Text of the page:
Darbhanga is well connected to other parts of India and Bihar through a network of railway lines and roads.
Darbhanga Airport is the nearest functional airport.It has the airport runway (of about 10000 feet), which is the largest of Bihar and Jharkhand .There are direct flights for Delhi , Mumbai and Bengaluru ..The second nearest airport is in Patna (120km). Patna airport is serviced by major domestic airlines like Air India, SpiceJet, Vistara and Indigo. There are direct flights to Delhi, Kolkata, Lucknow, Varanasi from Patna airport.
There are direct trains from Delhi, Mumbai, Kolkata, Chennai, Bangalore, Hyderabad , Pune, Patna, Ahmedabad , Amritsar , Ranchi , Bhubneshwar ,(Mysore) and many other cities in the country. Normal traveling time from New Delhi to Darbhanga is around 21 to 24 hours. Some of the trains that connect Darbhanga to other cities are:
Darbhanga is on the East West corridor map of India with 4-6 lane roads connecting from Gandhinagar - Darbhanga - Silchar and connecting it with other parts of the country. There are buses after every 10 minutes for Patna and Muzaffarpur .It takes 45 minutes-1Hr. for Muzaffarpur and for Patna its takes approx 3 Hr. There are direct buses to Patna, Delhi, Siliguri, Ranchi, Varanasi,Kolkata,etc.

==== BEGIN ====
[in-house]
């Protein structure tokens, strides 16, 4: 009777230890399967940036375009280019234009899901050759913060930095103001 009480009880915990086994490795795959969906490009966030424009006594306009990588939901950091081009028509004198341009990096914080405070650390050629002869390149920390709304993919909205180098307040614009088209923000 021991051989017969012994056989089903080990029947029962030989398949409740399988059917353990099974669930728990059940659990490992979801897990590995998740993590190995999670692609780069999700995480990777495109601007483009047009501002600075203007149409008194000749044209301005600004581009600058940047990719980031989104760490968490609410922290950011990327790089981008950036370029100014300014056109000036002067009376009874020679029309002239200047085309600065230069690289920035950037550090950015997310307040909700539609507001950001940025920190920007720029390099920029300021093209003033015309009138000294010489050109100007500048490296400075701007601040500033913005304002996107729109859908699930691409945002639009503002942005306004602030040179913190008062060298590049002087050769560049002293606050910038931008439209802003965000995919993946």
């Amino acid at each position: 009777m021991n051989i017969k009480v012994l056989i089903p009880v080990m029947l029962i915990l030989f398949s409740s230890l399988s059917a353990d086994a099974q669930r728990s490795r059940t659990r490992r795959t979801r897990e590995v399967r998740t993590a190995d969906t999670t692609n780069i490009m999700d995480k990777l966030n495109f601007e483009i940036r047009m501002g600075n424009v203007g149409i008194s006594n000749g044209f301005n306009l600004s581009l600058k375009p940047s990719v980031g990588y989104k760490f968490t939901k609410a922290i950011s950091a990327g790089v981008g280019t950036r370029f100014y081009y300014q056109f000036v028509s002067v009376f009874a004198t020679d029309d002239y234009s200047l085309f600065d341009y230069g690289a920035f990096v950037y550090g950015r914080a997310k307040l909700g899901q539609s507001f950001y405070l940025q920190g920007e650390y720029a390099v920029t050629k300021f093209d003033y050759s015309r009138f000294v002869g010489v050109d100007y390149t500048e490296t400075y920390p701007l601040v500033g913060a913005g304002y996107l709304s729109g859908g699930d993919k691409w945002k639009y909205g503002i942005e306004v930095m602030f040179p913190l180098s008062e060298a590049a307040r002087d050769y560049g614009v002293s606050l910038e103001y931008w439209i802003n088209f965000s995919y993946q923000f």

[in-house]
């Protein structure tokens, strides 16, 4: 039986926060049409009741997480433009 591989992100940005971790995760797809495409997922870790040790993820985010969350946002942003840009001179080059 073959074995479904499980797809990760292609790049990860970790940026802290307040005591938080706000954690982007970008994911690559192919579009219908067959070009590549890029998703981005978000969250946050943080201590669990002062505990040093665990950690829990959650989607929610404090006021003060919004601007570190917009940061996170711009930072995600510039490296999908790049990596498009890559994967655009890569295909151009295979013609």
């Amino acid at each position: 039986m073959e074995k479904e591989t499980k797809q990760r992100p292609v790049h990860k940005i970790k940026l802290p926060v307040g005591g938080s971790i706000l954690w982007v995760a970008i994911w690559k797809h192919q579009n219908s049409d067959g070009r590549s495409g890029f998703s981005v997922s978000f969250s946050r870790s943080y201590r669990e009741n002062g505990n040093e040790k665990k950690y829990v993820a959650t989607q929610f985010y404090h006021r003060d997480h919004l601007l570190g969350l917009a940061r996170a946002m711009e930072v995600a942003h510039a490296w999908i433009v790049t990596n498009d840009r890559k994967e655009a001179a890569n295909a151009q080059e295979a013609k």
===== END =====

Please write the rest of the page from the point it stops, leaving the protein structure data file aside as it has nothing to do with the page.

Most reliable and easily available local transport is cycle rickshaw. You can also get shared three-wheelers and buses from the railway and bus terminal. Darbhanga is not a small city.So, you will have to take any means of transport to see the places of attraction.
Palaces built by Maharajah of Darbhanga are the most important attractions in Darbhanga. Just a kilometer from bus and train terminal, most of the palaces are located inside a walled campus. There are plenty of temples dedicated to mother goddess (primarily Kali and Durga) built by erstwhile kings of Darbhanga. Major temples include Shyama Kali temple and Kankali temple.
Some of the important palaces are now converted into universities (Lalit Narayan Mithila University and Kameshwar Singh Sanskrit University). Despite decay and chaos all around, you will encounter one of the best examples of Indo-European architectural traditions followed in building these palaces.
Darbhanga Fort is another attraction for outsiders coming to the city. Not much was built inside the fort except a few temples and a house for family deity. Successors of Darbhanga royal clan still stay inside the fort in an almost ruined house surrounded by mango trees.
Darbhanga is also known for its ponds and you will find hundreds of them across this city. Some of the major ones are Harahi (in front of Railway station), Dighi and Gangasagar.
There are two museums in Darbhanga (Chandradhari Museum and Maharaja Lakshmeshwar Singh Museum), both located in the same campus near the railway station (5 minutes walk). These museums exhibit clothes, arms, coins, and artifacts donated by the royal family of Darbhanga.